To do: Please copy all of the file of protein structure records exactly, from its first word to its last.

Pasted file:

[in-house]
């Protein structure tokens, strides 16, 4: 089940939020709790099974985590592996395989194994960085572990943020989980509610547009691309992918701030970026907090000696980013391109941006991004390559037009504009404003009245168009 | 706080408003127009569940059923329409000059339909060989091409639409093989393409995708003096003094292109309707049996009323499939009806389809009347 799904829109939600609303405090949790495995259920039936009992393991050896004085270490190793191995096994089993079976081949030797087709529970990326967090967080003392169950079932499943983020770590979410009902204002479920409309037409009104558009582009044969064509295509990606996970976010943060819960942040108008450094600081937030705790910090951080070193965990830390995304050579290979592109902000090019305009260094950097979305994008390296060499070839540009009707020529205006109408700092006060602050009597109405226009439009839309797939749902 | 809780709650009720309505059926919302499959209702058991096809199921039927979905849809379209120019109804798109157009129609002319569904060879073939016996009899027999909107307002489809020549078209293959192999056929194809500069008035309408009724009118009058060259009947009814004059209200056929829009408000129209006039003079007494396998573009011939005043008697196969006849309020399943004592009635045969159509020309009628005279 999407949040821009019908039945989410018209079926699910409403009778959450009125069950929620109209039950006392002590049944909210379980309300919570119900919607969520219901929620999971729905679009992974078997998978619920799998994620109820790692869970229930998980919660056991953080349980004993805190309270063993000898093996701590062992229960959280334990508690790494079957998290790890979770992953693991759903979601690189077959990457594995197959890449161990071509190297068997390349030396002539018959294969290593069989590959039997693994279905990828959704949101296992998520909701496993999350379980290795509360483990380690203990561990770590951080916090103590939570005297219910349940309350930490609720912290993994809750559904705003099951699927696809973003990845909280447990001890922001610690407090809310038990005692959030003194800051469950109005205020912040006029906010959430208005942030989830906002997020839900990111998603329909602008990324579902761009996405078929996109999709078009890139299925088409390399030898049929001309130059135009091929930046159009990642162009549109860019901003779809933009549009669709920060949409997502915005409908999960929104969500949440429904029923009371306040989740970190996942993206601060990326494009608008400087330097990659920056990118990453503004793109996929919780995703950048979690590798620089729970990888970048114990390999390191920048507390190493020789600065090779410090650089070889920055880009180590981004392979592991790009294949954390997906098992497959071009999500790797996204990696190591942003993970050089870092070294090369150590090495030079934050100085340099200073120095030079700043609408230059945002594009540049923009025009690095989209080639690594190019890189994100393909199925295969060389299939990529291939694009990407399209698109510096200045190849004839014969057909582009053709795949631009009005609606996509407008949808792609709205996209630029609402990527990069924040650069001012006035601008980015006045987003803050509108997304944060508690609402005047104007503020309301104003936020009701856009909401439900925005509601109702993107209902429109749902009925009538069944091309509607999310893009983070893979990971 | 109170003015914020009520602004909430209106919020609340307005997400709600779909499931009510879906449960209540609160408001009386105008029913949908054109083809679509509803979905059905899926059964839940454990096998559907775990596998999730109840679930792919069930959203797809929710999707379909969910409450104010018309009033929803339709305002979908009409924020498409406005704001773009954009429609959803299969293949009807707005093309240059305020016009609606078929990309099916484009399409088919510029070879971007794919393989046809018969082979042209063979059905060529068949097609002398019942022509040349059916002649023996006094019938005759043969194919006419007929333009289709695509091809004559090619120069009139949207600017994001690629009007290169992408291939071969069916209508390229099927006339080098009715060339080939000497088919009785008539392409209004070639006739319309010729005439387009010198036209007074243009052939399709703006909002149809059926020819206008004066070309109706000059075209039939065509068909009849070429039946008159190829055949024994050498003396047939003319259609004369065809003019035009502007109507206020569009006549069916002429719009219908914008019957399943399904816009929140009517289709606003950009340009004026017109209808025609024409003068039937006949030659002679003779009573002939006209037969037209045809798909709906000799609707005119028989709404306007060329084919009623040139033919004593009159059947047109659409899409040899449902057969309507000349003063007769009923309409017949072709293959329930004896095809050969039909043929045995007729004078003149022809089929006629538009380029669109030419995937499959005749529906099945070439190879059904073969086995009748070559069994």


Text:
[in-house]
């Protein structure tokens, strides 16, 4: 089940939020709790099974985590592996395989194994960085572990943020989980509610547009691309992918701030970026907090000696980013391109941006991004390559037009504009404003009245168009 | 706080408003127009569940059923329409000059339909060989091409639409093989393409995708003096003094292109309707049996009323499939009806389809009347 799904829109939600609303405090949790495995259920039936009992393991050896004085270490190793191995096994089993079976081949030797087709529970990326967090967080003392169950079932499943983020770590979410009902204002479920409309037409009104558009582009044969064509295509990606996970976010943060819960942040108008450094600081937030705790910090951080070193965990830390995304050579290979592109902000090019305009260094950097979305994008390296060499070839540009009707020529205006109408700092006060602050009597109405226009439009839309797939749902 | 809780709650009720309505059926919302499959209702058991096809199921039927979905849809379209120019109804798109157009129609002319569904060879073939016996009899027999909107307002489809020549078209293959192999056929194809500069008035309408009724009118009058060259009947009814004059209200056929829009408000129209006039003079007494396998573009011939005043008697196969006849309020399943004592009635045969159509020309009628005279 999407949040821009019908039945989410018209079926699910409403009778959450009125069950929620109209039950006392002590049944909210379980309300919570119900919607969520219901929620999971729905679009992974078997998978619920799998994620109820790692869970229930998980919660056991953080349980004993805190309270063993000898093996701590062992229960959280334990508690790494079957998290790890979770992953693991759903979601690189077959990457594995197959890449161990071509190297068997390349030396002539018959294969290593069989590959039997693994279905990828959704949101296992998520909701496993999350379980290795509360483990380690203990561990770590951080916090103590939570005297219910349940309350930490609720912290993994809750559904705003099951699927696809973003990845909280447990001890922001610690407090809310038990005692959030003194800051469950109005205020912040006029906010959430208005942030989830906002997020839900990111998603329909602008990324579902761009996405078929996109999709078009890139299925088409390399030898049929001309130059135009091929930046159009990642162009549109860019901003779809933009549009669709920060949409997502915005409908999960929104969500949440429904029923009371306040989740970190996942993206601060990326494009608008400087330097990659920056990118990453503004793109996929919780995703950048979690590798620089729970990888970048114990390999390191920048507390190493020789600065090779410090650089070889920055880009180590981004392979592991790009294949954390997906098992497959071009999500790797996204990696190591942003993970050089870092070294090369150590090495030079934050100085340099200073120095030079700043609408230059945002594009540049923009025009690095989209080639690594190019890189994100393909199925295969060389299939990529291939694009990407399209698109510096200045190849004839014969057909582009053709795949631009009005609606996509407008949808792609709205996209630029609402990527990069924040650069001012006035601008980015006045987003803050509108997304944060508690609402005047104007503020309301104003936020009701856009909401439900925005509601109702993107209902429109749902009925009538069944091309509607999310893009983070893979990971 | 109170003015914020009520602004909430209106919020609340307005997400709600779909499931009510879906449960209540609160408001009386105008029913949908054109083809679509509803979905059905899926059964839940454990096998559907775990596998999730109840679930792919069930959203797809929710999707379909969910409450104010018309009033929803339709305002979908009409924020498409406005704001773009954009429609959803299969293949009807707005093309240059305020016009609606078929990309099916484009399409088919510029070879971007794919393989046809018969082979042209063979059905060529068949097609002398019942022509040349059916002649023996006094019938005759043969194919006419007929333009289709695509091809004559090619120069009139949207600017994001690629009007290169992408291939071969069916209508390229099927006339080098009715060339080939000497088919009785008539392409209004070639006739319309010729005439387009010198036209007074243009052939399709703006909002149809059926020819206008004066070309109706000059075209039939065509068909009849070429039946008159190829055949024994050498003396047939003319259609004369065809003019035009502007109507206020569009006549069916002429719009219908914008019957399943399904816009929140009517289709606003950009340009004026017109209808025609024409003068039937006949030659002679003779009573002939006209037969037209045809798909709906000799609707005119028989709404306007060329084919009623040139033919004593009159059947047109659409899409040899449902057969309507000349003063007769009923309409017949072709293959329930004896095809050969039909043929045995007729004078003149022809089929006629538009380029669109030419995937499959005749529906099945070439190879059904073969086995009748070559069994």